There are many cases where, an instructor’s way of teaching and mentoring may not work for every student, sometimes, a different way of getting the message out may be needed.

The thing to remember is if the lesson isn’t sinking in, don’t let it frustrate you, instead keep focused and don’t give up.

Don’t be afraid to communicate what you are having troubles with as most effective trainers will keep that open dialog with their students and they will compare notes on what they believe what their strengths and weaknesses are.

Also a good trainer will spend the time with you working on your weaknesses. For example, if you’re having trouble backing into tight docks, your trainer could have you practice reversing between two trailers until you feel more comfortable.

Keep Practicing and Developing Your Skills

truck driving through mountains

Drive on Different Road Conditions

In order to be a skilled truck driver, you need to get experience in different road conditions.

If, for instance, you haven’t driven through a mountainous region, ask your mentor if you’re able to practice driving on this type of stretch whenever opportunity presents itself. Operating a truck on an ascending and descending elevation is a good skill to master.

Install Tire Chains

If it’s in the winter time learn how to properly install you tire chains, your trainer will have lots of experience driving through the mountains in the winter time and his knowledge that he passes on will be invaluable as a new driver.

Scale Loads

There are other things that you will learn to master that you wouldn’t have had a chance to while you were in driving school, such as scaling loads and making sure that your load is legal to go down the road.

Most companies have policies where they want you to scale a load on any load that weighs more than 30,000 pounds. You will have many chances with your trainer to learn to scale your loads and if they are overweight on a set of axles you will learn where you have to slide your trailer tandems to get the load legal. By the end of your training you should have this procedure down pat.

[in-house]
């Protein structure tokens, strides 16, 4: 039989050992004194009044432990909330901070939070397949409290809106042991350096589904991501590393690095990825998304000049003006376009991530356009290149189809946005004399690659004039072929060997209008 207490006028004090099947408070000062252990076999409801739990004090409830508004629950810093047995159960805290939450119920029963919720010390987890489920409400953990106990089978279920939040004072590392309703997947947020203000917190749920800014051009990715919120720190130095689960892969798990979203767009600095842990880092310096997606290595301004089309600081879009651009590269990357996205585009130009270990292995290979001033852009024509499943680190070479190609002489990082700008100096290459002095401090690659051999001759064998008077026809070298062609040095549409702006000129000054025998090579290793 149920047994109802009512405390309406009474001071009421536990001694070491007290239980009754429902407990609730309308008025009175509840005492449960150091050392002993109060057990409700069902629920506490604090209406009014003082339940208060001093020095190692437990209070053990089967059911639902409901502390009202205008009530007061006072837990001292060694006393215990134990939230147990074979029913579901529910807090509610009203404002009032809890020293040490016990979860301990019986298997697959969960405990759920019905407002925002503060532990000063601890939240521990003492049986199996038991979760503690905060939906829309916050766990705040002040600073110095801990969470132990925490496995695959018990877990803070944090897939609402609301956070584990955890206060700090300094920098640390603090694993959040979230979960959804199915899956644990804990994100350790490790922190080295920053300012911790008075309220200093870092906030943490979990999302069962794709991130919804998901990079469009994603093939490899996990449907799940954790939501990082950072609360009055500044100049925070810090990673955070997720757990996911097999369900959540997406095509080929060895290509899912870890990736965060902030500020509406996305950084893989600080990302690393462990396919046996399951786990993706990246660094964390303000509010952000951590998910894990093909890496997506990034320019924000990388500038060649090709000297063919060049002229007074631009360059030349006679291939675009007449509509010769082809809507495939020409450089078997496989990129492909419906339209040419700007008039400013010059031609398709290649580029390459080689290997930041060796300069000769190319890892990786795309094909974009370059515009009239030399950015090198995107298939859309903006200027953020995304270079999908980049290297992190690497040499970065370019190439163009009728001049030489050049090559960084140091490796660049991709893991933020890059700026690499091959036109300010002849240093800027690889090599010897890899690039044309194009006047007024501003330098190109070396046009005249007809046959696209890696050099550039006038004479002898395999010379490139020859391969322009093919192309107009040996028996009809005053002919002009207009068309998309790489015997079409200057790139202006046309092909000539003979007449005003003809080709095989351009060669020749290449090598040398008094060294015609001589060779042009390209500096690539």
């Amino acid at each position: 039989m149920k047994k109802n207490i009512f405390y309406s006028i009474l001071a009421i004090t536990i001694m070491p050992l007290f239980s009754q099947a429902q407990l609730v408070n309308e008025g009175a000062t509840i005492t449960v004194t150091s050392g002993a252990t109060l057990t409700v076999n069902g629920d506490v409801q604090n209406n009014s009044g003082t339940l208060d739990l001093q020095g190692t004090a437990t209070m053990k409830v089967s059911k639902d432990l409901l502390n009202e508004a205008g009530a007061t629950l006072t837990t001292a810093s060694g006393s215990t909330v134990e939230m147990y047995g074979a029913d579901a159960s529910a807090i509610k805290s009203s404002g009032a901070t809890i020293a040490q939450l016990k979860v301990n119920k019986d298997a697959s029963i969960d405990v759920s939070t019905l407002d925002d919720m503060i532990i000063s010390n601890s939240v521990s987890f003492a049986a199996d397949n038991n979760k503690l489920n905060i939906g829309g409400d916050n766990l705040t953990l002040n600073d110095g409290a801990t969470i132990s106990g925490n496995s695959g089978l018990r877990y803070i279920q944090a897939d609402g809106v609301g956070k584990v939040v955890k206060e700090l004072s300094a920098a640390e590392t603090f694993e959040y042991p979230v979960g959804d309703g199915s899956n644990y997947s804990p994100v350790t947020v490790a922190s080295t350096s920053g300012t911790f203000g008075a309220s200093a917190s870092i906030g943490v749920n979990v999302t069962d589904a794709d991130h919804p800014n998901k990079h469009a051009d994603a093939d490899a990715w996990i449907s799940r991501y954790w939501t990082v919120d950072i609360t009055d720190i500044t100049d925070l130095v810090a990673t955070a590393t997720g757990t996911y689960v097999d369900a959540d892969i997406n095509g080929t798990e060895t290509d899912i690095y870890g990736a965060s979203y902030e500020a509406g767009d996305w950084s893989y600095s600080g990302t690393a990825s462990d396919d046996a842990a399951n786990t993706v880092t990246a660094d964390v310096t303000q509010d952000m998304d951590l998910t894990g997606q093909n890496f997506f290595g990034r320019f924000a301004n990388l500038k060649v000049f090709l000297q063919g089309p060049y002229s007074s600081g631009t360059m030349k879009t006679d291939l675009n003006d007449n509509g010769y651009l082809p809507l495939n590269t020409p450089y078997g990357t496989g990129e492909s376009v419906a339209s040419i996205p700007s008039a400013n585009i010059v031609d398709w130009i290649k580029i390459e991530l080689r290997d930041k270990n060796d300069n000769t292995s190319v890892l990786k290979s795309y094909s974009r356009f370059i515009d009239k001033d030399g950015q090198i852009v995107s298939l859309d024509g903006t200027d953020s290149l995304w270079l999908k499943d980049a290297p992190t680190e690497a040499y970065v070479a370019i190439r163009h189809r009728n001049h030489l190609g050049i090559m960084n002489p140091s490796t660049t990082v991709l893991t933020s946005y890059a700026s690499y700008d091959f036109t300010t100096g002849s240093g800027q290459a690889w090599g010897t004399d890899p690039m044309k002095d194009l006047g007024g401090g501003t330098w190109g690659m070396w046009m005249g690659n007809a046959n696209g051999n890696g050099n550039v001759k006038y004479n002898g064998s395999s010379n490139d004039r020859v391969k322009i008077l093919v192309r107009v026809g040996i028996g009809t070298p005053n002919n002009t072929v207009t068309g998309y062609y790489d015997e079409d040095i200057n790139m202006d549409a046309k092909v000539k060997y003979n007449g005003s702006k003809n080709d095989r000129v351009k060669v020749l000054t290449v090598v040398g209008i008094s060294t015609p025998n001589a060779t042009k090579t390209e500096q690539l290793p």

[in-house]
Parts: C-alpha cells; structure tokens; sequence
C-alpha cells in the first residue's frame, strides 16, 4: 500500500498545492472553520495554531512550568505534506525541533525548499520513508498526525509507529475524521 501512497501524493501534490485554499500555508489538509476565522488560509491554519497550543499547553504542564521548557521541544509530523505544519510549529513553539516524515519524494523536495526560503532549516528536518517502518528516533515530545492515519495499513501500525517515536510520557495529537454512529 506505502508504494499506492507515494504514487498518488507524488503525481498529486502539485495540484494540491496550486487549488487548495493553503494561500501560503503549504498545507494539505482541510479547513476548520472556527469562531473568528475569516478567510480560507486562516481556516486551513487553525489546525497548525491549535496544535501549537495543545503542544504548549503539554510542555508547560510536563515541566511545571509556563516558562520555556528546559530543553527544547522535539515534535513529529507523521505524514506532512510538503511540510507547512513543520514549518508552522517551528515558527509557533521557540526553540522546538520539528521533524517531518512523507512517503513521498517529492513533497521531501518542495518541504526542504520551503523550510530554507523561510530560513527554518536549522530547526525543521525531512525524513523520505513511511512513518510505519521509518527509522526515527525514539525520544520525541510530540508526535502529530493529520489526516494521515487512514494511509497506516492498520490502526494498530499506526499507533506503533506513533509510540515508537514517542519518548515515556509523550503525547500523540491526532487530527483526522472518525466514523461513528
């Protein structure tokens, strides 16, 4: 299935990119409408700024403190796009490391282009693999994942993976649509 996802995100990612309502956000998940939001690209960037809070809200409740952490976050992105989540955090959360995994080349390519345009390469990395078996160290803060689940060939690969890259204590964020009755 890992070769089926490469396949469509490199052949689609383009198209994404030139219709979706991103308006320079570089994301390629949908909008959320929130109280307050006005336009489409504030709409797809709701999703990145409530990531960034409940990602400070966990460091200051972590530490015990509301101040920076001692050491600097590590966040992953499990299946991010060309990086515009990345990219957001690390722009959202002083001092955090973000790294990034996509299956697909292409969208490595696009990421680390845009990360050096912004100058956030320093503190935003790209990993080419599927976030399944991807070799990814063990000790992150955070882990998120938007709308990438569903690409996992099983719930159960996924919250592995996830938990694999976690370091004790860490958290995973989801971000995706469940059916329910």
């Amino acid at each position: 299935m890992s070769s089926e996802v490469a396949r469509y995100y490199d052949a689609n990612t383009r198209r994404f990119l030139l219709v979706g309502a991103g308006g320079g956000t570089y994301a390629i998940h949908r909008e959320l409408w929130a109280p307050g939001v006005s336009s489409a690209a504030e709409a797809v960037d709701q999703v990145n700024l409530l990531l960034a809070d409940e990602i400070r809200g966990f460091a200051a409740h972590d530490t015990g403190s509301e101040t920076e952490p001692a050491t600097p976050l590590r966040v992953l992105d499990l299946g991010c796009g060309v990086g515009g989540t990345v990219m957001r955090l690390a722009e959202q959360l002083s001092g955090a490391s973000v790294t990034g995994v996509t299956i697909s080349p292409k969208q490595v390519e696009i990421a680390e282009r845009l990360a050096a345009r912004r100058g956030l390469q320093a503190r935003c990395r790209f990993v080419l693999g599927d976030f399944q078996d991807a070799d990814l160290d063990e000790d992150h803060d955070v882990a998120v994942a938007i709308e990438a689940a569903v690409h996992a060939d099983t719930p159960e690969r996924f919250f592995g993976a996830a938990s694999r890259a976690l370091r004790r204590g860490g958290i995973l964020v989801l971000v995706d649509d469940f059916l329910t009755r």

Fill Out Paperwork

truck-driver filling out paperwork

The other big thing that you will need to learn is how to fill out all the paperwork involved with the job, the main one will be your trip sheet, which is really important because that is how you will get paid by your company.

The other one to learn is the border paperwork which is a lot easier to learn and get the handle of now because both the US and Canada have migrated to electronic manifests putting the onus on the trucking company to have everything setup electronically. Even drivers’ daily logs are going the way of electronic as both countries seem headed towards efficient logging methods.

The biggest thing to help you survive would be get yourself a notebook and at the end of each day take note of everything that you encountered and learned during the day, mark down what you did well, keep track of things that could use more work. If your feeling overwhelmed don’t be afraid to take a break and calm yourself down, remember if your flustered your not helping yourself or your trainer.


At the end of your training sit down with your trainer and discuss your progress.

Your instructor will give you an assessment of where you’re at and what areas require development. Don’t worry, they will provide more time training until you’re ready. Remember, they want you to succeed and be safe on the road.

The biggest takeaway is to enjoy the process, ask lots of questions, learn as much as you can, and keep practicing.